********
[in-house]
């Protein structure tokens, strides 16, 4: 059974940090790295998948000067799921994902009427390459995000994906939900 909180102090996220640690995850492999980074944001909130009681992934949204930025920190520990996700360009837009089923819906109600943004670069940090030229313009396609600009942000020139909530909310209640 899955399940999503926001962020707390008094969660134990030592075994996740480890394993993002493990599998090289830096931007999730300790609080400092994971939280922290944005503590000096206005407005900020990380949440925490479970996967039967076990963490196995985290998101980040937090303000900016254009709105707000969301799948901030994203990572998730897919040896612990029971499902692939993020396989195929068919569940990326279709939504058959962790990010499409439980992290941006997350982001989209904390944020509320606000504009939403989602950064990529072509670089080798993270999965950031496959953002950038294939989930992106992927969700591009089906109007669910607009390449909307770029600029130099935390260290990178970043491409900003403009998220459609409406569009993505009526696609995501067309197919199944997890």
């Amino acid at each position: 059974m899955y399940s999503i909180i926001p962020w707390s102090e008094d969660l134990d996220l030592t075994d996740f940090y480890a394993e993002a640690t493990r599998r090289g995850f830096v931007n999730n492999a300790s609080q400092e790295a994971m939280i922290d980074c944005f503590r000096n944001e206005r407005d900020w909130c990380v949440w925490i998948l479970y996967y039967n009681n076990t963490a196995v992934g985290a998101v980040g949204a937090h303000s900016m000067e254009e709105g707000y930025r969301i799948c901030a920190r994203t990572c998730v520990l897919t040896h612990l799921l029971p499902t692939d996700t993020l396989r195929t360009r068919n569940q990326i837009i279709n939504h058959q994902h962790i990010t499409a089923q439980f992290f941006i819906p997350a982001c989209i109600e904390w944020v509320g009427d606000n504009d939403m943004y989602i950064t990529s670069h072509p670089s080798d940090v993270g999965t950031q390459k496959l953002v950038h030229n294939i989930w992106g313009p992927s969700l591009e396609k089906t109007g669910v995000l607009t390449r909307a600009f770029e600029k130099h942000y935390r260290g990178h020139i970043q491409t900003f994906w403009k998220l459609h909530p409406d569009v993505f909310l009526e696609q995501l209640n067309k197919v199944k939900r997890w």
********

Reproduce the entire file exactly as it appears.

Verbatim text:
[in-house]
């Protein structure tokens, strides 16, 4: 059974940090790295998948000067799921994902009427390459995000994906939900 909180102090996220640690995850492999980074944001909130009681992934949204930025920190520990996700360009837009089923819906109600943004670069940090030229313009396609600009942000020139909530909310209640 899955399940999503926001962020707390008094969660134990030592075994996740480890394993993002493990599998090289830096931007999730300790609080400092994971939280922290944005503590000096206005407005900020990380949440925490479970996967039967076990963490196995985290998101980040937090303000900016254009709105707000969301799948901030994203990572998730897919040896612990029971499902692939993020396989195929068919569940990326279709939504058959962790990010499409439980992290941006997350982001989209904390944020509320606000504009939403989602950064990529072509670089080798993270999965950031496959953002950038294939989930992106992927969700591009089906109007669910607009390449909307770029600029130099935390260290990178970043491409900003403009998220459609409406569009993505009526696609995501067309197919199944997890």
């Amino acid at each position: 059974m899955y399940s999503i909180i926001p962020w707390s102090e008094d969660l134990d996220l030592t075994d996740f940090y480890a394993e993002a640690t493990r599998r090289g995850f830096v931007n999730n492999a300790s609080q400092e790295a994971m939280i922290d980074c944005f503590r000096n944001e206005r407005d900020w909130c990380v949440w925490i998948l479970y996967y039967n009681n076990t963490a196995v992934g985290a998101v980040g949204a937090h303000s900016m000067e254009e709105g707000y930025r969301i799948c901030a920190r994203t990572c998730v520990l897919t040896h612990l799921l029971p499902t692939d996700t993020l396989r195929t360009r068919n569940q990326i837009i279709n939504h058959q994902h962790i990010t499409a089923q439980f992290f941006i819906p997350a982001c989209i109600e904390w944020v509320g009427d606000n504009d939403m943004y989602i950064t990529s670069h072509p670089s080798d940090v993270g999965t950031q390459k496959l953002v950038h030229n294939i989930w992106g313009p992927s969700l591009e396609k089906t109007g669910v995000l607009t390449r909307a600009f770029e600029k130099h942000y935390r260290g990178h020139i970043q491409t900003f994906w403009k998220l459609h909530p409406d569009v993505f909310l009526e696609q995501l209640n067309k197919v199944k939900r997890w």